In 1890 Parliament authorized the building of the Clyde tunnels, and work on them began on February 3 of that year. The southern shaft was the first to be sunk. The engineers began by removing the top stratum of sand to a depth of 14 feet. Then they struck water and had to rig powerful pumping appliances before they could go any farther. For penetrating below the 14-feet level, they built a double ring of segments, each 2 feet deep and furnished with a cutting edge. As the ring sank they superimposed further rings and filled them with concrete. At a depth of 48 feet the sand gave place to boulder clay, and great difficulty was experienced in keeping the succession of rings plumb. At one point the cylinder was canted over 12 inches out of the true, and had to be weighted with pig iron on one side to bring it on a level footing again.
At a depth of 54 feet the engineers stopped sinking the cylinder and completed the remaining 21| feet of the shaft by excavating it and underpinning with massive brickwork. A vein of sand in the boulder clay caused trouble, and necessitated the sinking of sheet piling, which remained in position until 1893. The bottom of the shaft received 'a flooring of concrete 2 feet thick, resting on the underlying boulder clay. This southern shaft alone cost nearly £12,000.
In sinking the northern shaft, on the right bank of the river, the engineers encountered no boulder clay, but. a bad layer of wet sand, extending from top to bottom. They experienced great trouble from water, as might have been expected, and in the end the pumps were dealing with as much as 200 gallons a minute. They used iron segments throughout this shaft, putting in an inner iron lining and filling up the intervening space with concrete.
The tunnels for vehicular traffic were bored horizontally between the bottoms of the shafts, hoists, or lifts being erected at either end. Vehicles descend the shaft to the level of the tunnel in the lifts and reach the surface in the same way on the other side of the river.
The pedestrian tunnel was bored between the two vehicular tunnels. It was given the profile of a shallow V, with entrances 34 feet from the tops of the shafts and downward inclines of 1 in 3 towards the underwater section.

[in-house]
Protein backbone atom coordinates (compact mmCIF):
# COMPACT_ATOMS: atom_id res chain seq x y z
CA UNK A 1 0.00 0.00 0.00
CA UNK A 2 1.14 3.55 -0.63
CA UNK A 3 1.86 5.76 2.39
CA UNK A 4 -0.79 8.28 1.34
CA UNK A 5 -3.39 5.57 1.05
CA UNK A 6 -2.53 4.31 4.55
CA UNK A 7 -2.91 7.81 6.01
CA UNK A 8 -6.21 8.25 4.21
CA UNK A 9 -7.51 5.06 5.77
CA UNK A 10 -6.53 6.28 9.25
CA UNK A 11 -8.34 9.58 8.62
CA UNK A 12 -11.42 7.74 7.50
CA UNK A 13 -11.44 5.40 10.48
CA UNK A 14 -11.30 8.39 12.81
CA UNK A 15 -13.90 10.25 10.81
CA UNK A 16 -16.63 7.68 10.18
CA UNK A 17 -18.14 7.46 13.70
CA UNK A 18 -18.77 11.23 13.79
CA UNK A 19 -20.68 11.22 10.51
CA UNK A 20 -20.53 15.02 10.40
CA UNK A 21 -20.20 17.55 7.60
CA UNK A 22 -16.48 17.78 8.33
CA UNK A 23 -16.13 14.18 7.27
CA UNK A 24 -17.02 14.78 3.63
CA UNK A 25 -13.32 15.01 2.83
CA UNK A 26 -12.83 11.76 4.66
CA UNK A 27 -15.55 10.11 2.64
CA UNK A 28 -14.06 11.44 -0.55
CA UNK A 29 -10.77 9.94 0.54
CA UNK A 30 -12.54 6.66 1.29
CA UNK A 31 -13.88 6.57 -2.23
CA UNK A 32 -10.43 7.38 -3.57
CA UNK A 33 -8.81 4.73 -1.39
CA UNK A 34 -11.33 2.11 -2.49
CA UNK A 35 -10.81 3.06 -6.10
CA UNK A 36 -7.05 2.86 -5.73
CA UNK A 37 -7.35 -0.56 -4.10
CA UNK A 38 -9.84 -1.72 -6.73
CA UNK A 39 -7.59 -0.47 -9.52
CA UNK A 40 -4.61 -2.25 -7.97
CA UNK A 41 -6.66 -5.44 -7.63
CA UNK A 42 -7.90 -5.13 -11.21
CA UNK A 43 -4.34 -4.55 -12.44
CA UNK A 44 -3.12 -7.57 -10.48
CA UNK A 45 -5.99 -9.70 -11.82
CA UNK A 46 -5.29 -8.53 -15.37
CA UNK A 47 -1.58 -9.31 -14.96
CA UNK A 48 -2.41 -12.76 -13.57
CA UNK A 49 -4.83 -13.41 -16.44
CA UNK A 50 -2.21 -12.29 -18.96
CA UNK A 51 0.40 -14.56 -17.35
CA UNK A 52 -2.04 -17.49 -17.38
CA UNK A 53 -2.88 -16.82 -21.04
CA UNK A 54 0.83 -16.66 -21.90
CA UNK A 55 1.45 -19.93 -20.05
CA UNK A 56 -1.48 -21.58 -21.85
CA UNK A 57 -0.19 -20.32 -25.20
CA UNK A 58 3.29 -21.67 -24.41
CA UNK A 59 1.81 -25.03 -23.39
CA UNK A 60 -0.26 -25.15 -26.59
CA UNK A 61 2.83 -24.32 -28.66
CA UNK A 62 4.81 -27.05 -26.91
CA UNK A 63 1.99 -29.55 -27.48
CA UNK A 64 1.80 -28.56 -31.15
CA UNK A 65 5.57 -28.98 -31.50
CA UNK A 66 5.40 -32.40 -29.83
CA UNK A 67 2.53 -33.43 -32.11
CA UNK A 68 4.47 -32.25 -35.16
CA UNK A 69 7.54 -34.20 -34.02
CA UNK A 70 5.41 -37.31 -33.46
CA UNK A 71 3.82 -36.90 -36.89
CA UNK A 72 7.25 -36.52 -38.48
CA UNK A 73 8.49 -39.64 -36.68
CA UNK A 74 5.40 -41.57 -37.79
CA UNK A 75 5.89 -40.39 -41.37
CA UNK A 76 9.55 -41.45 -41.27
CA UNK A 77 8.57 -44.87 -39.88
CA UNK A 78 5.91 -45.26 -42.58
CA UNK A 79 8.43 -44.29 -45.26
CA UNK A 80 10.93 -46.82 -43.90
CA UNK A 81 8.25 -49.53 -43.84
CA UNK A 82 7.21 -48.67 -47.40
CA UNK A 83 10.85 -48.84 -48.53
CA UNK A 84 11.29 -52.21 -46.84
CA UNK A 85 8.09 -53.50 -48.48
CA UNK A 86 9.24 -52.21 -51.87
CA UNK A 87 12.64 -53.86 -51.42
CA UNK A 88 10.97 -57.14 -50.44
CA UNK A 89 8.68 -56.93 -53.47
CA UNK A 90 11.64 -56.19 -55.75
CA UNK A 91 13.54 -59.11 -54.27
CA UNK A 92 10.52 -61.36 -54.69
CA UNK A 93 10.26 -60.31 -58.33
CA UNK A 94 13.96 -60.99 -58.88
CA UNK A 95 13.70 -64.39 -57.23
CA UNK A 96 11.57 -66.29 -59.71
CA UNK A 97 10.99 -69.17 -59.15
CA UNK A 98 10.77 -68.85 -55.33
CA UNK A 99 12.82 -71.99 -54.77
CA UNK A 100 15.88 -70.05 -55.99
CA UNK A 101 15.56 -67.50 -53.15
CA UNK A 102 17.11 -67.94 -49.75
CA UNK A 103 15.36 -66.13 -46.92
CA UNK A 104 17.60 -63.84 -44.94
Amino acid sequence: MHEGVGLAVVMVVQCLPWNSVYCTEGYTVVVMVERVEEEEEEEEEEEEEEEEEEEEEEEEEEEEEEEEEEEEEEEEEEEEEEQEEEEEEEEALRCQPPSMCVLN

Flooding Stopped in 24 Hours
From the bottom of the southern shaft of the Harbour Tunnel a stratum of boulder clay extended about one-third of the way across the course of the Clyde. Through this stratum the engineers had no difficulty in driving an 18-feet tunnel, lining it with brick as they progressed. As they drew near to the sand, however, they substituted an iron-lined tunnel built, up of segments.
The downstream tunnel, was the first, and the men were able to drive the first 60 feet without using a shield or compressed air. After that they brought a shield into use and worked in compressed air, the maximum pressure used being 18 lb. per square inch when they were working in wet sand right under the middle of the river. At the northern end this had been reduced to as little as 2-1/2 lb. The western boring was all but complete when work began on the eastern, or upstream tunnel. In this, a "sand back" came through the boulder clay, and the tunnel was flooded, luckily on a Saturday night when there were no men in the workings. Twenty-four hours sufficed for the righting of this accident, the tunnel "blowing itself dry" under a pressure of 15 lb. per square inch.
This was the only really alarming accident to take place, though the material pierced was of the most unpromising description. The central tunnel, for foot passengers, was bored without major incident. The engineers completed the eastern tunnel in November 1892. The western tunnel, which had been held up so that full attention could be given to the eastern tunnel, followed in February 1893, and the tunnel was finished in November of the same year.
The Glasgow Harbour Tunnel was the first to involve boring under the River Clyde ; for the Glasgow District Subway, which crosses twice under the river, was not completed till three years later.
Many thanks for your help
Share this page on Facebook - Share